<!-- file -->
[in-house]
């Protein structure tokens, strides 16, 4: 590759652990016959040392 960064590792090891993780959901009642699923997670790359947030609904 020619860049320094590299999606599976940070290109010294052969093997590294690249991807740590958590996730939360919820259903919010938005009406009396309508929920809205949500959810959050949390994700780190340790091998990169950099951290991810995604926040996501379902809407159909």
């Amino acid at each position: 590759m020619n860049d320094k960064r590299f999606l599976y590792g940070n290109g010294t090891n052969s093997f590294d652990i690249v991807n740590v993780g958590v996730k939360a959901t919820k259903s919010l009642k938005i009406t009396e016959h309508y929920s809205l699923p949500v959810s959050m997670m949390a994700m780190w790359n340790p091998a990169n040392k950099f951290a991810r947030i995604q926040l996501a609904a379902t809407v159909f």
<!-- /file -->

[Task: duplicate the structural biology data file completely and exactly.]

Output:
[in-house]
């Protein structure tokens, strides 16, 4: 590759652990016959040392 960064590792090891993780959901009642699923997670790359947030609904 020619860049320094590299999606599976940070290109010294052969093997590294690249991807740590958590996730939360919820259903919010938005009406009396309508929920809205949500959810959050949390994700780190340790091998990169950099951290991810995604926040996501379902809407159909």
């Amino acid at each position: 590759m020619n860049d320094k960064r590299f999606l599976y590792g940070n290109g010294t090891n052969s093997f590294d652990i690249v991807n740590v993780g958590v996730k939360a959901t919820k259903s919010l009642k938005i009406t009396e016959h309508y929920s809205l699923p949500v959810s959050m997670m949390a994700m780190w790359n340790p091998a990169n040392k950099f951290a991810r947030i995604q926040l996501a609904a379902t809407v159909f």